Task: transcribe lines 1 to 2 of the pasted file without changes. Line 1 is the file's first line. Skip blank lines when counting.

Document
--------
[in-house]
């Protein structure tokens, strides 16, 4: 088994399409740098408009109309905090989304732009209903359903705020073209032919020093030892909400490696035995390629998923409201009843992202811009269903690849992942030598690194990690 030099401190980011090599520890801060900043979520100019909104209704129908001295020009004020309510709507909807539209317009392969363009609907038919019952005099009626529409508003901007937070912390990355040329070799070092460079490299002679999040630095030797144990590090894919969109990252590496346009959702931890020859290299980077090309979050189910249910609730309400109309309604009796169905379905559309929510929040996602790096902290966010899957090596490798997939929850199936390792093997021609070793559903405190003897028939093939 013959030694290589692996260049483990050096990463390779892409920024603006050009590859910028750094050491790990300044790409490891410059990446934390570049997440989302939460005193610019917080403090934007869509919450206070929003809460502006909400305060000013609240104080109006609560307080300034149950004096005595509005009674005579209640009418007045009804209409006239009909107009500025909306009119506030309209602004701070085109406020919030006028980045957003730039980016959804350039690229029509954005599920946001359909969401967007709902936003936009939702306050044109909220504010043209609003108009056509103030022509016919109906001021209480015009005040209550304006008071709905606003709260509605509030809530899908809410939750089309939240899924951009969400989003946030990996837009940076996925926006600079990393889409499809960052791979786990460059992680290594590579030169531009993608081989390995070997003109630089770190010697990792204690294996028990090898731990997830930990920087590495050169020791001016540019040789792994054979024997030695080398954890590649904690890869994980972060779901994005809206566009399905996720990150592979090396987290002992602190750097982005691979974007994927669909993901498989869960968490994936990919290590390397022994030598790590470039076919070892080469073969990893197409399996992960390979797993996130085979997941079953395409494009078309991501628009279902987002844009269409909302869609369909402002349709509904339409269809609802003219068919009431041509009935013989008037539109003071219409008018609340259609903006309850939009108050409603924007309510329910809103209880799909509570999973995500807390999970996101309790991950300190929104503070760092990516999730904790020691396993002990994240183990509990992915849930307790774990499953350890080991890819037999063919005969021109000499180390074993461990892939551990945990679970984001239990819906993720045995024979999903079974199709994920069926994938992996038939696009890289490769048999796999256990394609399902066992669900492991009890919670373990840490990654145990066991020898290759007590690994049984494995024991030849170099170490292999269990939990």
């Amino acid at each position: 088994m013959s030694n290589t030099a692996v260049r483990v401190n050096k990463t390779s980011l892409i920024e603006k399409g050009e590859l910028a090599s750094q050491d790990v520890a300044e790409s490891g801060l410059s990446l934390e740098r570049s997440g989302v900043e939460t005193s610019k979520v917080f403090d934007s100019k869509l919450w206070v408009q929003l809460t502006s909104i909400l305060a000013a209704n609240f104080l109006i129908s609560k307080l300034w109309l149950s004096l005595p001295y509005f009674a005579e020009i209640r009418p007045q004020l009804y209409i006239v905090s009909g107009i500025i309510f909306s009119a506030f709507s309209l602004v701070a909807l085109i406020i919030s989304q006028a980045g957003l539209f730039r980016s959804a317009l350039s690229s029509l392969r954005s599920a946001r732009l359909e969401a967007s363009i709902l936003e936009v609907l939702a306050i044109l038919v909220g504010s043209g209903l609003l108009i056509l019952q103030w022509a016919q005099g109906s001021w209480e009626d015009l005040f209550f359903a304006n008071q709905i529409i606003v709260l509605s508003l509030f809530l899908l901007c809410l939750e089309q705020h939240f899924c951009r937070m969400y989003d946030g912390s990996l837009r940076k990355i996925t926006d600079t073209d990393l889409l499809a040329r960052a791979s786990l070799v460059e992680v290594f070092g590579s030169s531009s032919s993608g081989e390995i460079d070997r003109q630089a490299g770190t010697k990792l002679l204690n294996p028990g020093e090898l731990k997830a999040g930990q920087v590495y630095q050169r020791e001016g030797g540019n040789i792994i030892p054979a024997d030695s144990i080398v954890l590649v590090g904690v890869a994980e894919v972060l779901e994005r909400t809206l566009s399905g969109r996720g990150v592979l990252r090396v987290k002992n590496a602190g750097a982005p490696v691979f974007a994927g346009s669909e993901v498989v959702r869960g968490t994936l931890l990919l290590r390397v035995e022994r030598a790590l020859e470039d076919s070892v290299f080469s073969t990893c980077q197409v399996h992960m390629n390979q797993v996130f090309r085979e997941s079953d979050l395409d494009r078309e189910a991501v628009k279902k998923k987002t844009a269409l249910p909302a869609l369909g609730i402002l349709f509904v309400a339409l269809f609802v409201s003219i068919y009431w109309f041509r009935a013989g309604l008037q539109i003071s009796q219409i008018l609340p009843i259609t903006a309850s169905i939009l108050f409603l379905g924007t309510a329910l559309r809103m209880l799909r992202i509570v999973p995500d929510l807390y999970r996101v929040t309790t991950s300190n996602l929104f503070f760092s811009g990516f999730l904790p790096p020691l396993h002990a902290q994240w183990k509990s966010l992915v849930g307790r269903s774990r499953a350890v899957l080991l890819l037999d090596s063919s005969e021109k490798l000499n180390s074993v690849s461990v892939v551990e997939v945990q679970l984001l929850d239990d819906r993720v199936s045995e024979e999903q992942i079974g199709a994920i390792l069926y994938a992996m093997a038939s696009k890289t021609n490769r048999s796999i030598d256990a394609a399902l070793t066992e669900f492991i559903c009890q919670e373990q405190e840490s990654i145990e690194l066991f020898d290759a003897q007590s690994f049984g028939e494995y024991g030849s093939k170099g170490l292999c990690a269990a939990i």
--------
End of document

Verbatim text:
[in-house]
């Protein structure tokens, strides 16, 4: 088994399409740098408009109309905090989304732009209903359903705020073209032919020093030892909400490696035995390629998923409201009843992202811009269903690849992942030598690194990690 030099401190980011090599520890801060900043979520100019909104209704129908001295020009004020309510709507909807539209317009392969363009609907038919019952005099009626529409508003901007937070912390990355040329070799070092460079490299002679999040630095030797144990590090894919969109990252590496346009959702931890020859290299980077090309979050189910249910609730309400109309309604009796169905379905559309929510929040996602790096902290966010899957090596490798997939929850199936390792093997021609070793559903405190003897028939093939 013959030694290589692996260049483990050096990463390779892409920024603006050009590859910028750094050491790990300044790409490891410059990446934390570049997440989302939460005193610019917080403090934007869509919450206070929003809460502006909400305060000013609240104080109006609560307080300034149950004096005595509005009674005579209640009418007045009804209409006239009909107009500025909306009119506030309209602004701070085109406020919030006028980045957003730039980016959804350039690229029509954005599920946001359909969401967007709902936003936009939702306050044109909220504010043209609003108009056509103030022509016919109906001021209480015009005040209550304006008071709905606003709260509605509030809530899908809410939750089309939240899924951009969400989003946030990996837009940076996925926006600079990393889409499809960052791979786990460059992680290594590579030169531009993608081989390995070997003109630089770190010697990792204690294996028990090898731990997830930990920087590495050169020791001016540019040789792994054979024997030695080398954890590649904690890869994980972060779901994005809206566009399905996720990150592979090396987290002992602190750097982005691979974007994927669909993901498989869960968490994936990919290590390397022994030598790590470039076919070892080469073969990893197409399996992960390979797993996130085979997941079953395409494009078309991501628009279902987002844009269409909302869609369909402002349709509904339409269809609802003219068919009431041509009935013989008037539109003071219409008018609340259609903006309850939009108050409603924007309510329910809103209880799909509570999973995500807390999970996101309790991950300190929104503070760092990516999730904790020691396993002990994240183990509990992915849930307790774990499953350890080991890819037999063919005969021109000499180390074993461990892939551990945990679970984001239990819906993720045995024979999903079974199709994920069926994938992996038939696009890289490769048999796999256990394609399902066992669900492991009890919670373990840490990654145990066991020898290759007590690994049984494995024991030849170099170490292999269990939990």